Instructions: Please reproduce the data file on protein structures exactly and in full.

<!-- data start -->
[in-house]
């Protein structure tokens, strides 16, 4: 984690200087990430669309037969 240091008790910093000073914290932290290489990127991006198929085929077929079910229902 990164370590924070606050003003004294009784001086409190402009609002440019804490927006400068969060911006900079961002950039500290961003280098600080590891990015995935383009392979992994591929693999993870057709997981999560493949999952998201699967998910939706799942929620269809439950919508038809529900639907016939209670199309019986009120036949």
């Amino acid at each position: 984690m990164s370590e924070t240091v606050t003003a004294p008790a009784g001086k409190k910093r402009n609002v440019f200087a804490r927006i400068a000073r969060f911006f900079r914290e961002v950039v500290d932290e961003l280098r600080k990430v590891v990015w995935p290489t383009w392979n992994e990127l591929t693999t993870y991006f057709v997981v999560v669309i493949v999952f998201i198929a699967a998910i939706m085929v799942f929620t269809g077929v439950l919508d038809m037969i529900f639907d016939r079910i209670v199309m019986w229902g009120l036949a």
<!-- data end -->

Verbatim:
[in-house]
């Protein structure tokens, strides 16, 4: 984690200087990430669309037969 240091008790910093000073914290932290290489990127991006198929085929077929079910229902 990164370590924070606050003003004294009784001086409190402009609002440019804490927006400068969060911006900079961002950039500290961003280098600080590891990015995935383009392979992994591929693999993870057709997981999560493949999952998201699967998910939706799942929620269809439950919508038809529900639907016939209670199309019986009120036949």
């Amino acid at each position: 984690m990164s370590e924070t240091v606050t003003a004294p008790a009784g001086k409190k910093r402009n609002v440019f200087a804490r927006i400068a000073r969060f911006f900079r914290e961002v950039v500290d932290e961003l280098r600080k990430v590891v990015w995935p290489t383009w392979n992994e990127l591929t693999t993870y991006f057709v997981v999560v669309i493949v999952f998201i198929a699967a998910i939706m085929v799942f929620t269809g077929v439950l919508d038809m037969i529900f639907d016939r079910i209670v199309m019986w229902g009120l036949a």